Each and Every Day or Teens and Depression

By Terri Takata-Smith

Eight Seconds…Who’s listening?

Hello?  Anyone there?  Apparently, I only have eight seconds to get your attention and hold it.  If this were 20 years ago, I would have an additional four seconds!  Yep, we as humans have found a way of lowering our average attention span from 12 seconds to 8 seconds over the course of two decades.  So, that being said – I’ve lost most of you.  Hang on…I want to talk about something important…let me try yelling:  I WANT TO TALK ABOUT DEPRESSION, ANXIETY AND SUICIDE.  Can you hear me now?

I’m writing this blog in sync with a new MTV documentary, Each and Every Day that premiered on February 16th – and with any luck, it will air over and over again {I mean, come on…it is MTV}.  Shot during the pandemic, the documentary highlights nine young adults struggling, or who have struggled in the past, with isolation, loneliness, stress, anxiety and suicidal ideation.

One of the participants is Mabri Bliss from Colorado.  That hits close to home – geographically.  In a recent local interview, Mabri talks about struggling with contemplating suicide since the age of 13 {that hits too close to home – literally.}  Re-read that sentence.  If you are a parent of teens, that is terrifying.  As a mom of teen boys – ages 14 and 15, I am terrified.  I’m scared.  I’m sad that so many people are struggling and feel alone.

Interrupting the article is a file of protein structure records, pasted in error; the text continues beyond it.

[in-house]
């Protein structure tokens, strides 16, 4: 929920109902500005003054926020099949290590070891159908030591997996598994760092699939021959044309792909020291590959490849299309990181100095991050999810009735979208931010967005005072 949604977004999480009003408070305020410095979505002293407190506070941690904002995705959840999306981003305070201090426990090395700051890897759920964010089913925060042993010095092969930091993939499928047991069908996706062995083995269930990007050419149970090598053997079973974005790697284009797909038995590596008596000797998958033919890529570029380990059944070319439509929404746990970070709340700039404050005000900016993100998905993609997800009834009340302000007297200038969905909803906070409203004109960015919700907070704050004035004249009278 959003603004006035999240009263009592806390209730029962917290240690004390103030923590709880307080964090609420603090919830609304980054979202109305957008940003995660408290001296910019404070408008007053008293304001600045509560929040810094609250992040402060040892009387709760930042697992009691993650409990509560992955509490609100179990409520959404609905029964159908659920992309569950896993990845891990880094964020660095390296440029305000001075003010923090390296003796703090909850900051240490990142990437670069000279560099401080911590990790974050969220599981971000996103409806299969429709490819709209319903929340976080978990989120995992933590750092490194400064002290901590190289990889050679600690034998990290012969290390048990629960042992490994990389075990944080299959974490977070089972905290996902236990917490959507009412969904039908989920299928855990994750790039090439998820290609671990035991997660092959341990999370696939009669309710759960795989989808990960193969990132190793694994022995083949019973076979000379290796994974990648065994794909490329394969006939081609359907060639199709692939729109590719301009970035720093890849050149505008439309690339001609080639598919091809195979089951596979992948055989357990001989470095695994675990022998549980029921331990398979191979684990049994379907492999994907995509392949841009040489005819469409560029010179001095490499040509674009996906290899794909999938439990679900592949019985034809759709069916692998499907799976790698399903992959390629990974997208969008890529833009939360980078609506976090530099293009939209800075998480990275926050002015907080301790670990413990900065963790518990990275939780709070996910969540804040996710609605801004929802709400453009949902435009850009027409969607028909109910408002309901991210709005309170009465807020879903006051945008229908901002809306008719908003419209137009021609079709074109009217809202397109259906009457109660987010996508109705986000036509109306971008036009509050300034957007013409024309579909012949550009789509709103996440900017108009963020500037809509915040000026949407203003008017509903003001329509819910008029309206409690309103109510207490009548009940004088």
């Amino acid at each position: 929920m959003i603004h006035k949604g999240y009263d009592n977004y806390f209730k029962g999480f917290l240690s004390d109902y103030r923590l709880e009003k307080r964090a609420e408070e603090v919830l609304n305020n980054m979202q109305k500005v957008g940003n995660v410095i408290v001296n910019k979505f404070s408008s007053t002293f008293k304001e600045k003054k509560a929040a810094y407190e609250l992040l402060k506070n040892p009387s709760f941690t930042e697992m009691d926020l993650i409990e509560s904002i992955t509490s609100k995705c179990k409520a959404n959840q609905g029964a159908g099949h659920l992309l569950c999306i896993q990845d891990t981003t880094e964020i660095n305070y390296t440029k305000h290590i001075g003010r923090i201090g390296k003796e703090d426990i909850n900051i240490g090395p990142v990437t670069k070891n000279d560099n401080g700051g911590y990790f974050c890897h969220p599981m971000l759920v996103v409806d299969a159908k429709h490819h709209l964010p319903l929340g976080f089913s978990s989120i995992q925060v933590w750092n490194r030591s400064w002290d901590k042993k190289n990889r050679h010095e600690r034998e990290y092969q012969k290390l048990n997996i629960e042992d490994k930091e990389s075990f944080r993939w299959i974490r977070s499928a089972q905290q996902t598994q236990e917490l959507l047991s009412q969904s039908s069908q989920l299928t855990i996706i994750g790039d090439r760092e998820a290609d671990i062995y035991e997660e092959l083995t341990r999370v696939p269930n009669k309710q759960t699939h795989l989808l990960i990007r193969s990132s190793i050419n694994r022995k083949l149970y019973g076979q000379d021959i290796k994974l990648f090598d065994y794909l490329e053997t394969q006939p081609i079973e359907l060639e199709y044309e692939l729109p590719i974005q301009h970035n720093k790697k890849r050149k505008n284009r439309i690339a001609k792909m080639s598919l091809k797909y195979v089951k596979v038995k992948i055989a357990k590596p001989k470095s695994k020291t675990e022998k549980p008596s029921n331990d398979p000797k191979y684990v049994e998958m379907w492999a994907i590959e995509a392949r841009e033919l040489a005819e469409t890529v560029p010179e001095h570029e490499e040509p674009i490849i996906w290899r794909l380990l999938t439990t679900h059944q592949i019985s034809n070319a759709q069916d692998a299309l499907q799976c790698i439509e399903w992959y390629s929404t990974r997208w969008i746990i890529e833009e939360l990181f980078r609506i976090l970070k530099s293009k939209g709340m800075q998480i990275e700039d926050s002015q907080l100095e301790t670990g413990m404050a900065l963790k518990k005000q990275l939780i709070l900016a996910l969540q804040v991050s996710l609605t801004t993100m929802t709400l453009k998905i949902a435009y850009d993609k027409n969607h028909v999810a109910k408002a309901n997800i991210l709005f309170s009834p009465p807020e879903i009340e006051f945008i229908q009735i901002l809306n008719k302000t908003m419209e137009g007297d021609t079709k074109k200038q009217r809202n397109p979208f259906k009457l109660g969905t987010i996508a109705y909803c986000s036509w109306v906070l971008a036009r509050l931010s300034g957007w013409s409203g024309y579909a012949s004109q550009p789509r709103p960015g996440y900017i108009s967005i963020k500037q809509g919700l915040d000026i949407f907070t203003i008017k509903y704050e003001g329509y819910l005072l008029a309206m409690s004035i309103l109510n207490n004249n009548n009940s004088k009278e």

Here are two sobering facts:

1. In Colorado, suicide is the NUMBER ONE cause of death for adolescents ages 10 – 14.

2. Colorado ranks eighth for the highest suicide rate.  This is not a top 10 list that any state wants to be on. Ever.  This is not a statistic that a parent wants their child to be a number in…EVER.

Teens and Depression Each and Every Day

With regards to the documentary itself, it’s not “entertainment”.  It’s a little hard to watch.  It’s a little uncomfortable.  BUT – It’s real.  It’s raw.  It’s authentic. The participants provide hope and are wise beyond their years.  I started watching with an open mind.  I want to listen.  I want to understand with out passing judgement and sympathize unconditionally.  I want the stigma of talking about mental health to go away.

I want everyone to have access to therapy and medications to help them feel better and heal.  I want my boys, my family, my friends…and anyone I meet to know that you’re not alone.  Please don’t isolate yourself entirely.  Let someone in.  Just one person to start.  No matter how lonely in your head you might be….there are always people who want to help and/or who understand.  Re-read: Other people understand.  Re-read again: OTHER PEOPLE UNDERSTAND.

ASKING for help… I can’t think of anything more brave and scary at the same time.  In this instance, bravery has to win – it’s the only option.  Let’s empower one another to be brave.  We all need someone to talk to in whatever a safe environment looks like for us {in person, on the phone, via text, via Zoom} – it could be a parent, sibling, spouse, friend, co-worker, doctor, therapist, psychiatrist, or a person on the other end of a help line.